Why I Quit Facebook, and Why You Ought to Join Me

In the summer of 2009, my then-girlfriend jammed a sternum-cracking breakup straight to my chest 48 hours after being featured in my sister’s wedding. A few weeks later, I made a decision few in my generation would take lightly: I quit Facebook

I deactivated my account, telling my friends and family that it was a waste of time, which was part of the reason – the other reason being not wanting to face pictures of my girlfriend moving on without me. Since that fateful day, I have found other ways to justify my absence, and I have never felt more liberated. While this move is unimaginable to many of you, bidding adieu to Facebook will actually strengthen your existing relationships and enhance your social life.

Pulling my name out of Facebook’s enormous hat forced me to keep in touch with only those that “mattered.” While abroad, Facebook was essential for proving to people that there really was a Pizza Hut in front of the pyramids in Giza, but stateside, my decision to jettison Facebook has drawn me closer to those that matter and allowed peripheral acquaintances to fade away naturally. I can no longer just toss a meaningless “Happy Birthday, Ugly!” on my friends’ Facebook walls, but instead must call them to express such sentiments. Meanwhile, I have lost touch with some people I truly enjoyed; but am I really missing out on occasional messages from that one guy that urged me to solicit the company of Kenyan prostitutes? I think not.

Not only has “de-Facing” helped me nurture my existing relationships, but it has also forced me to rely on more traditional social conventions to create new bonds. These days, it is common to see an attractive girl, search for her on Facebook, click a button, and call yourself “friends.” Not having that option has made meeting new friends, females and males alike, inextricably more personal and forced me to relearn basic conversation skills. Additionally, when people find out I am not on Facebook, it is without fail a splendid conversation starter, and it adds a certain element of “mystery” to my life, so I have been told.

Additionally, since I am not preoccupied with trying to figure out why the kid I sat behind in Algebra is no longer “in a relationship,” I have learned to use my time far more wisely. For instance, I have far more time to participate in some interesting debates, publish articles, and learn a slew of ten-dollar words. My favorite post-Facebook activity is something a friend and I call “wiki-learning:” an exercise where one of us selects a random topic (anything from NFL football stadiums to the Franco-Prussian War) and learn as much as we possibly can about it. I surely never learned anything half as useful while prowling through Facebook.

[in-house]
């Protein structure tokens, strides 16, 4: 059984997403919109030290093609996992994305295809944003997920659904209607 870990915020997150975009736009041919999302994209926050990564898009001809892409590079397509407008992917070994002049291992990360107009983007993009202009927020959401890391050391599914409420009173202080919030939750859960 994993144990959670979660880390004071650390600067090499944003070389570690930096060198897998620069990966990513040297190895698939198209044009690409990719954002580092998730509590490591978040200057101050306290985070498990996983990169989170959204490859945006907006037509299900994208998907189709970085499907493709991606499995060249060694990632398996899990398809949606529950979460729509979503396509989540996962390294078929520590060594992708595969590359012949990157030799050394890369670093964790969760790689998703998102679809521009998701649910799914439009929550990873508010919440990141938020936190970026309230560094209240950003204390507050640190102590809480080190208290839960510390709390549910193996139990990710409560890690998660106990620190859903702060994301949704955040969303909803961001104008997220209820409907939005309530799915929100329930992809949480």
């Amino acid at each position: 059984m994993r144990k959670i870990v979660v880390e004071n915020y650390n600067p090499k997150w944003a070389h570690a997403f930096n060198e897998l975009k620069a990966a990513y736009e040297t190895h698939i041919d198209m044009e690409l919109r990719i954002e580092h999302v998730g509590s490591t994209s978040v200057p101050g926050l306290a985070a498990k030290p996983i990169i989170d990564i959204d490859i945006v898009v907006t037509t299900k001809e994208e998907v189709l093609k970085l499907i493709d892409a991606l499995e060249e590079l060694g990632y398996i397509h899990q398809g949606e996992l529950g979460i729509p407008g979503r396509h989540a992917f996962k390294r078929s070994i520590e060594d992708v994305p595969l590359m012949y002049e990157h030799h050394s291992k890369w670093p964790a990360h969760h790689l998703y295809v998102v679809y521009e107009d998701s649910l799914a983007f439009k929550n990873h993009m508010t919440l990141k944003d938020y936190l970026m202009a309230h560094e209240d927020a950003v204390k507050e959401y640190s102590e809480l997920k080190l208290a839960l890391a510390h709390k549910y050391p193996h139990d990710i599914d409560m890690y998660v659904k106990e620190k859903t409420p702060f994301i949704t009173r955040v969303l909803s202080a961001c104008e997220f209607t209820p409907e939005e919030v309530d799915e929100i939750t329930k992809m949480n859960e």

To be sure, I don’t dislike Facebook in particular, nor do I scoff at those who use and enjoy social media in general. In fact, I am an avid Twitter user, consuming my news almost exclusively 140 characters at a time. I cannot and will not debate the merits of social media; it has indisputably changed the way we communicate, and will likely play a role in social and political movements for decades to come. I have toyed with the idea of logging back in, but prying Facebook’s sticky tentacles out of my life has inexorably improved my life, and I urge you to give it a shot, if only for a week.

Who knows? You just might learn something.

Photo Credit: west.m

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Todd Ruffner

Currently working at a DC-based nonprofit that focuses on US policy toward the Middle East and democratic movements within the region. I am also a recent graduate of Ohio State University's Near Eastern and Languages Master's Program and am particularly interested in democracy development throughout the Middle East. I conducted my Master's research on Iran-Iraq border relations in the 20th century with a focus on Khuzestan and the Shatt al-Arab. I am also a proficient Farsi speaker and have lived in both Cairo and Damscus while completing my undergraduate studies at Elon University.

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